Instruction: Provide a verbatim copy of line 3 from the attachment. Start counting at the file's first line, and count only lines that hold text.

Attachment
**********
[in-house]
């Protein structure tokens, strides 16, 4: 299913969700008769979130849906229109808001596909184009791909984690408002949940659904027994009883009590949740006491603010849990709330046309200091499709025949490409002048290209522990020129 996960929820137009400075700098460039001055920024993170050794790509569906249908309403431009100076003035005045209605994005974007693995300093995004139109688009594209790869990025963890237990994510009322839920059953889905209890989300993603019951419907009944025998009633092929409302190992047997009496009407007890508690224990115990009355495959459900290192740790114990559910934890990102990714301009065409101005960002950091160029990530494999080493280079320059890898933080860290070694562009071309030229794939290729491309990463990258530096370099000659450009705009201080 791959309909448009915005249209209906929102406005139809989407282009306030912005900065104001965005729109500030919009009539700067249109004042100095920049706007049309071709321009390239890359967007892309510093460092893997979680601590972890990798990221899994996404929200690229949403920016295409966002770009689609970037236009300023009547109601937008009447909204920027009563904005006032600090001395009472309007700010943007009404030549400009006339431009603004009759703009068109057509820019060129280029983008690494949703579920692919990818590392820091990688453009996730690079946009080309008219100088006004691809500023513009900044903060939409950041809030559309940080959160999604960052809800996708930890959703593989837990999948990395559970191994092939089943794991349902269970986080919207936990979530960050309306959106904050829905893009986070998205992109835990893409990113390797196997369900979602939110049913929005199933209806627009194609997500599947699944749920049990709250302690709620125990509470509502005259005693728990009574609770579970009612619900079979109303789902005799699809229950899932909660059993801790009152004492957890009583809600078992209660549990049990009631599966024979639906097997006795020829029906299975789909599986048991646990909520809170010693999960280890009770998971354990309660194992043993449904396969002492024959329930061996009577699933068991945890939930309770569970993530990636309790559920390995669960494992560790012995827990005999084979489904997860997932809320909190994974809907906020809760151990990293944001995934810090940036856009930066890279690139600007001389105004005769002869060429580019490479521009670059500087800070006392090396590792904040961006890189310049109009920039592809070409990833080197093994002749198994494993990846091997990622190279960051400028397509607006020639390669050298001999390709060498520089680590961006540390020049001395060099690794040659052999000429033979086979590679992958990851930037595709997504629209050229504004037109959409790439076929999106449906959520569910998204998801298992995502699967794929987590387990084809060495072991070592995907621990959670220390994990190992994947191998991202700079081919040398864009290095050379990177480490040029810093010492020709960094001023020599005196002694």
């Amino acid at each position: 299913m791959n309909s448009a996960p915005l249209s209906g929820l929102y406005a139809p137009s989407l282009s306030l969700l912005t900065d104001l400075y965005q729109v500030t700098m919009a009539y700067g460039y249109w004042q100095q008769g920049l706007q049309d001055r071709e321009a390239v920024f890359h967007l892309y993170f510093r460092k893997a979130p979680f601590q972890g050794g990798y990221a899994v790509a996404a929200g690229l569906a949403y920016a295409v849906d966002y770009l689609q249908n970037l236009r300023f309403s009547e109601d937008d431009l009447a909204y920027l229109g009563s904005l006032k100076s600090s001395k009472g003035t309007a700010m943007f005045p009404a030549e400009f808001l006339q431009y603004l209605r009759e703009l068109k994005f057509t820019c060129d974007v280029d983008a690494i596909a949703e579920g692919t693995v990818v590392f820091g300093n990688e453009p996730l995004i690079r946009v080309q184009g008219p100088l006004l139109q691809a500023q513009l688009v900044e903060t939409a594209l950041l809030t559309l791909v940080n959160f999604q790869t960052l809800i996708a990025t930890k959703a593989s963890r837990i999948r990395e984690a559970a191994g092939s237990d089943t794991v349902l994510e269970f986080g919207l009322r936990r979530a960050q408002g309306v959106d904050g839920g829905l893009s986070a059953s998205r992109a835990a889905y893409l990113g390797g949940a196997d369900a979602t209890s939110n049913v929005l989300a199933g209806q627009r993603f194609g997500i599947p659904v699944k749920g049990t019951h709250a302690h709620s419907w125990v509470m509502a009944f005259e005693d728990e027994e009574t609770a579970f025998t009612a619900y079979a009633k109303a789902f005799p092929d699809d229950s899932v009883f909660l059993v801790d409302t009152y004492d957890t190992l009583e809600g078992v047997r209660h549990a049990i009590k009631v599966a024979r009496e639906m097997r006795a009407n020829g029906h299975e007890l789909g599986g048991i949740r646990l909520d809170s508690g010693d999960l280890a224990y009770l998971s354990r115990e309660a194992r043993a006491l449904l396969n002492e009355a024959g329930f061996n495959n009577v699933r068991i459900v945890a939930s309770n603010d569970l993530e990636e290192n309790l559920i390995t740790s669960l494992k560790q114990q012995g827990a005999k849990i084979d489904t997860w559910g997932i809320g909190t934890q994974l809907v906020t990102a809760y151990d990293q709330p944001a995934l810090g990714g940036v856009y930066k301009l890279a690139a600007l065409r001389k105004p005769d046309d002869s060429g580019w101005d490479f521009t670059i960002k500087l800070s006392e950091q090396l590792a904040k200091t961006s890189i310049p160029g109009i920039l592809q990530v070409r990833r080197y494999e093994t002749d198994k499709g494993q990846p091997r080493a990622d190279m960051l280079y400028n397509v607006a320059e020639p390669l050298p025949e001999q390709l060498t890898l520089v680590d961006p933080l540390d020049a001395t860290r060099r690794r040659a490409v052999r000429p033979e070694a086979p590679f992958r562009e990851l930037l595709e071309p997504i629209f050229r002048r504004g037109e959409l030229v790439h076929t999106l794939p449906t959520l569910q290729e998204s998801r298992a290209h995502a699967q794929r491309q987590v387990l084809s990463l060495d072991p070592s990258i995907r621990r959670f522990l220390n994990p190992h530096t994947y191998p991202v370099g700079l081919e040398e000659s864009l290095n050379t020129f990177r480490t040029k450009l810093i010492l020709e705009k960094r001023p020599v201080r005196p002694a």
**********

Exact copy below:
């Amino acid at each position: 299913m791959n309909s448009a996960p915005l249209s209906g929820l929102y406005a139809p137009s989407l282009s306030l969700l912005t900065d104001l400075y965005q729109v500030t700098m919009a009539y700067g460039y249109w004042q100095q008769g920049l706007q049309d001055r071709e321009a390239v920024f890359h967007l892309y993170f510093r460092k893997a979130p979680f601590q972890g050794g990798y990221a899994v790509a996404a929200g690229l569906a949403y920016a295409v849906d966002y770009l689609q249908n970037l236009r300023f309403s009547e109601d937008d431009l009447a909204y920027l229109g009563s904005l006032k100076s600090s001395k009472g003035t309007a700010m943007f005045p009404a030549e400009f808001l006339q431009y603004l209605r009759e703009l068109k994005f057509t820019c060129d974007v280029d983008a690494i596909a949703e579920g692919t693995v990818v590392f820091g300093n990688e453009p996730l995004i690079r946009v080309q184009g008219p100088l006004l139109q691809a500023q513009l688009v900044e903060t939409a594209l950041l809030t559309l791909v940080n959160f999604q790869t960052l809800i996708a990025t930890k959703a593989s963890r837990i999948r990395e984690a559970a191994g092939s237990d089943t794991v349902l994510e269970f986080g919207l009322r936990r979530a960050q408002g309306v959106d904050g839920g829905l893009s986070a059953s998205r992109a835990a889905y893409l990113g390797g949940a196997d369900a979602t209890s939110n049913v929005l989300a199933g209806q627009r993603f194609g997500i599947p659904v699944k749920g049990t019951h709250a302690h709620s419907w125990v509470m509502a009944f005259e005693d728990e027994e009574t609770a579970f025998t009612a619900y079979a009633k109303a789902f005799p092929d699809d229950s899932v009883f909660l059993v801790d409302t009152y004492d957890t190992l009583e809600g078992v047997r209660h549990a049990i009590k009631v599966a024979r009496e639906m097997r006795a009407n020829g029906h299975e007890l789909g599986g048991i949740r646990l909520d809170s508690g010693d999960l280890a224990y009770l998971s354990r115990e309660a194992r043993a006491l449904l396969n002492e009355a024959g329930f061996n495959n009577v699933r068991i459900v945890a939930s309770n603010d569970l993530e990636e290192n309790l559920i390995t740790s669960l494992k560790q114990q012995g827990a005999k849990i084979d489904t997860w559910g997932i809320g909190t934890q994974l809907v906020t990102a809760y151990d990293q709330p944001a995934l810090g990714g940036v856009y930066k301009l890279a690139a600007l065409r001389k105004p005769d046309d002869s060429g580019w101005d490479f521009t670059i960002k500087l800070s006392e950091q090396l590792a904040k200091t961006s890189i310049p160029g109009i920039l592809q990530v070409r990833r080197y494999e093994t002749d198994k499709g494993q990846p091997r080493a990622d190279m960051l280079y400028n397509v607006a320059e020639p390669l050298p025949e001999q390709l060498t890898l520089v680590d961006p933080l540390d020049a001395t860290r060099r690794r040659a490409v052999r000429p033979e070694a086979p590679f992958r562009e990851l930037l595709e071309p997504i629209f050229r002048r504004g037109e959409l030229v790439h076929t999106l794939p449906t959520l569910q290729e998204s998801r298992a290209h995502a699967q794929r491309q987590v387990l084809s990463l060495d072991p070592s990258i995907r621990r959670f522990l220390n994990p190992h530096t994947y191998p991202v370099g700079l081919e040398e000659s864009l290095n050379t020129f990177r480490t040029k450009l810093i010492l020709e705009k960094r001023p020599v201080r005196p002694a």